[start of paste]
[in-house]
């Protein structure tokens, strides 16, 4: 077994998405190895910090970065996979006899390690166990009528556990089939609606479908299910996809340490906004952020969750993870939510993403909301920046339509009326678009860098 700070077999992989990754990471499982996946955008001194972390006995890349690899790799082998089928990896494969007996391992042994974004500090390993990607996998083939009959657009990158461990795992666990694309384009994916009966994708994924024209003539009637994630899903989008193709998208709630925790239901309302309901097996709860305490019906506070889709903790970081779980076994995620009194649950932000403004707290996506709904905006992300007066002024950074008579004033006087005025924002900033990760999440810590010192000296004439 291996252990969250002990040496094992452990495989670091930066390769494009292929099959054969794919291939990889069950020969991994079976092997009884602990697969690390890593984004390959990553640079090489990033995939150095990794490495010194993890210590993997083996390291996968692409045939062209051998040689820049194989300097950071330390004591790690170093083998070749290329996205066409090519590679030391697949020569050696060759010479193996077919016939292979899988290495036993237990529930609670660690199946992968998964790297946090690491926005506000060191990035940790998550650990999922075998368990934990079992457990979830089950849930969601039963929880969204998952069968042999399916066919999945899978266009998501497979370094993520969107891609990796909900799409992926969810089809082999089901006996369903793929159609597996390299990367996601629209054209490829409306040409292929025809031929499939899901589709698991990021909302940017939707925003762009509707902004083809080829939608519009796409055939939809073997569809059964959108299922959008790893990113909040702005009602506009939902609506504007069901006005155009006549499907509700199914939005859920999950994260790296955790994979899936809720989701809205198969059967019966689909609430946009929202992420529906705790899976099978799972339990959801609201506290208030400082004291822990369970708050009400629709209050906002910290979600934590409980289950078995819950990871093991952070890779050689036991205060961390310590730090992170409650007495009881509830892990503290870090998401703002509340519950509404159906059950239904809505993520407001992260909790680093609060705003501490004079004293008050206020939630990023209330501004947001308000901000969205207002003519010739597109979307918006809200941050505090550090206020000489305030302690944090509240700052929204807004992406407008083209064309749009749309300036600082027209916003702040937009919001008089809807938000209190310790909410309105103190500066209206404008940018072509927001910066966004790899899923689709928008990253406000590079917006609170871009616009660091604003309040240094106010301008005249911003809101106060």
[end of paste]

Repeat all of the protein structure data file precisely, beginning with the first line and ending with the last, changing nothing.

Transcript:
[in-house]
């Protein structure tokens, strides 16, 4: 077994998405190895910090970065996979006899390690166990009528556990089939609606479908299910996809340490906004952020969750993870939510993403909301920046339509009326678009860098 700070077999992989990754990471499982996946955008001194972390006995890349690899790799082998089928990896494969007996391992042994974004500090390993990607996998083939009959657009990158461990795992666990694309384009994916009966994708994924024209003539009637994630899903989008193709998208709630925790239901309302309901097996709860305490019906506070889709903790970081779980076994995620009194649950932000403004707290996506709904905006992300007066002024950074008579004033006087005025924002900033990760999440810590010192000296004439 291996252990969250002990040496094992452990495989670091930066390769494009292929099959054969794919291939990889069950020969991994079976092997009884602990697969690390890593984004390959990553640079090489990033995939150095990794490495010194993890210590993997083996390291996968692409045939062209051998040689820049194989300097950071330390004591790690170093083998070749290329996205066409090519590679030391697949020569050696060759010479193996077919016939292979899988290495036993237990529930609670660690199946992968998964790297946090690491926005506000060191990035940790998550650990999922075998368990934990079992457990979830089950849930969601039963929880969204998952069968042999399916066919999945899978266009998501497979370094993520969107891609990796909900799409992926969810089809082999089901006996369903793929159609597996390299990367996601629209054209490829409306040409292929025809031929499939899901589709698991990021909302940017939707925003762009509707902004083809080829939608519009796409055939939809073997569809059964959108299922959008790893990113909040702005009602506009939902609506504007069901006005155009006549499907509700199914939005859920999950994260790296955790994979899936809720989701809205198969059967019966689909609430946009929202992420529906705790899976099978799972339990959801609201506290208030400082004291822990369970708050009400629709209050906002910290979600934590409980289950078995819950990871093991952070890779050689036991205060961390310590730090992170409650007495009881509830892990503290870090998401703002509340519950509404159906059950239904809505993520407001992260909790680093609060705003501490004079004293008050206020939630990023209330501004947001308000901000969205207002003519010739597109979307918006809200941050505090550090206020000489305030302690944090509240700052929204807004992406407008083209064309749009749309300036600082027209916003702040937009919001008089809807938000209190310790909410309105103190500066209206404008940018072509927001910066966004790899899923689709928008990253406000590079917006609170871009616009660091604003309040240094106010301008005249911003809101106060």